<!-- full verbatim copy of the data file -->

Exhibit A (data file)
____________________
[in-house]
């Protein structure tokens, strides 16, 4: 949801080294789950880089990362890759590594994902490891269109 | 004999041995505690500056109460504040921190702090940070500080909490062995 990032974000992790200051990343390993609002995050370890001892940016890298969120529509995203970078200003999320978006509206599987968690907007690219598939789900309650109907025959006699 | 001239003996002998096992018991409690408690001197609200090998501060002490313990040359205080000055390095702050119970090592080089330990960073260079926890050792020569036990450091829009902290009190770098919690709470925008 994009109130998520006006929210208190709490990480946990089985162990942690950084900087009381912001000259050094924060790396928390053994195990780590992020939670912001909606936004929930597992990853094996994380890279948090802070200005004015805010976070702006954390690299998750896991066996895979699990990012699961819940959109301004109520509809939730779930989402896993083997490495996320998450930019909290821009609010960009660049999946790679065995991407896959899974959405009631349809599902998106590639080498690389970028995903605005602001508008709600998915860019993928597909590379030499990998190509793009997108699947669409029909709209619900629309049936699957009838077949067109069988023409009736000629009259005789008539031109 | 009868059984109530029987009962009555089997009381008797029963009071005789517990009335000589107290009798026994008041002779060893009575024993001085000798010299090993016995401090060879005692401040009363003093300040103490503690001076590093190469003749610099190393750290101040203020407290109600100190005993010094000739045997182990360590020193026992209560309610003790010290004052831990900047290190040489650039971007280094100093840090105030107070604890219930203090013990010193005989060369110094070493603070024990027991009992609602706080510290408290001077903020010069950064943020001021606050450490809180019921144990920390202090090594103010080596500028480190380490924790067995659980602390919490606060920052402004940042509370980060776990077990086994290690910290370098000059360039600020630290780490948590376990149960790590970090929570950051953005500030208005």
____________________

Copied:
[in-house]
């Protein structure tokens, strides 16, 4: 949801080294789950880089990362890759590594994902490891269109 | 004999041995505690500056109460504040921190702090940070500080909490062995 990032974000992790200051990343390993609002995050370890001892940016890298969120529509995203970078200003999320978006509206599987968690907007690219598939789900309650109907025959006699 | 001239003996002998096992018991409690408690001197609200090998501060002490313990040359205080000055390095702050119970090592080089330990960073260079926890050792020569036990450091829009902290009190770098919690709470925008 994009109130998520006006929210208190709490990480946990089985162990942690950084900087009381912001000259050094924060790396928390053994195990780590992020939670912001909606936004929930597992990853094996994380890279948090802070200005004015805010976070702006954390690299998750896991066996895979699990990012699961819940959109301004109520509809939730779930989402896993083997490495996320998450930019909290821009609010960009660049999946790679065995991407896959899974959405009631349809599902998106590639080498690389970028995903605005602001508008709600998915860019993928597909590379030499990998190509793009997108699947669409029909709209619900629309049936699957009838077949067109069988023409009736000629009259005789008539031109 | 009868059984109530029987009962009555089997009381008797029963009071005789517990009335000589107290009798026994008041002779060893009575024993001085000798010299090993016995401090060879005692401040009363003093300040103490503690001076590093190469003749610099190393750290101040203020407290109600100190005993010094000739045997182990360590020193026992209560309610003790010290004052831990900047290190040489650039971007280094100093840090105030107070604890219930203090013990010193005989060369110094070493603070024990027991009992609602706080510290408290001077903020010069950064943020001021606050450490809180019921144990920390202090090594103010080596500028480190380490924790067995659980602390919490606060920052402004940042509370980060776990077990086994290690910290370098000059360039600020630290780490948590376990149960790590970090929570950051953005500030208005």